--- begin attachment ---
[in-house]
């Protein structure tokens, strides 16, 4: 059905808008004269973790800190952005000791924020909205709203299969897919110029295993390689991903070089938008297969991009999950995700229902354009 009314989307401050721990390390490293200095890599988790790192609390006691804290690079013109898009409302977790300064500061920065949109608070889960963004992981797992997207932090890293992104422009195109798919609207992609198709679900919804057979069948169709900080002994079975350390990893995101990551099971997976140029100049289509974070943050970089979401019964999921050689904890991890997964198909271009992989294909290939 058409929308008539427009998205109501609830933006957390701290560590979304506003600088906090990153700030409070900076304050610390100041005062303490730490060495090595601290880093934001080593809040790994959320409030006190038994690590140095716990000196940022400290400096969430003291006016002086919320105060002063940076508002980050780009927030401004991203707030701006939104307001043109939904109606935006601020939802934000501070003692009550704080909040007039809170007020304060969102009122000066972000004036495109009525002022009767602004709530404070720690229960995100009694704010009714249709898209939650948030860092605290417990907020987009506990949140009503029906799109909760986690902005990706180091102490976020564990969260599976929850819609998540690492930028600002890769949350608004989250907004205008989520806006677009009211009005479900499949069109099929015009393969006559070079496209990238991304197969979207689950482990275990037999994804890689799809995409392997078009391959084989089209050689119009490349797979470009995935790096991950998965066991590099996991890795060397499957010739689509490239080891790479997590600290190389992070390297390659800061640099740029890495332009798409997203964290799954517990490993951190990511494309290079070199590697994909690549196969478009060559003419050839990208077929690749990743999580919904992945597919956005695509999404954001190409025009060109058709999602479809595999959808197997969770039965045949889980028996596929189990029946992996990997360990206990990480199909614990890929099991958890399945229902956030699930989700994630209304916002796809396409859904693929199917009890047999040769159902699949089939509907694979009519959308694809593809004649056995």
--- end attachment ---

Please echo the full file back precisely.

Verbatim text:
[in-house]
């Protein structure tokens, strides 16, 4: 059905808008004269973790800190952005000791924020909205709203299969897919110029295993390689991903070089938008297969991009999950995700229902354009 009314989307401050721990390390490293200095890599988790790192609390006691804290690079013109898009409302977790300064500061920065949109608070889960963004992981797992997207932090890293992104422009195109798919609207992609198709679900919804057979069948169709900080002994079975350390990893995101990551099971997976140029100049289509974070943050970089979401019964999921050689904890991890997964198909271009992989294909290939 058409929308008539427009998205109501609830933006957390701290560590979304506003600088906090990153700030409070900076304050610390100041005062303490730490060495090595601290880093934001080593809040790994959320409030006190038994690590140095716990000196940022400290400096969430003291006016002086919320105060002063940076508002980050780009927030401004991203707030701006939104307001043109939904109606935006601020939802934000501070003692009550704080909040007039809170007020304060969102009122000066972000004036495109009525002022009767602004709530404070720690229960995100009694704010009714249709898209939650948030860092605290417990907020987009506990949140009503029906799109909760986690902005990706180091102490976020564990969260599976929850819609998540690492930028600002890769949350608004989250907004205008989520806006677009009211009005479900499949069109099929015009393969006559070079496209990238991304197969979207689950482990275990037999994804890689799809995409392997078009391959084989089209050689119009490349797979470009995935790096991950998965066991590099996991890795060397499957010739689509490239080891790479997590600290190389992070390297390659800061640099740029890495332009798409997203964290799954517990490993951190990511494309290079070199590697994909690549196969478009060559003419050839990208077929690749990743999580919904992945597919956005695509999404954001190409025009060109058709999602479809595999959808197997969770039965045949889980028996596929189990029946992996990997360990206990990480199909614990890929099991958890399945229902956030699930989700994630209304916002796809396409859904693929199917009890047999040769159902699949089939509907694979009519959308694809593809004649056995």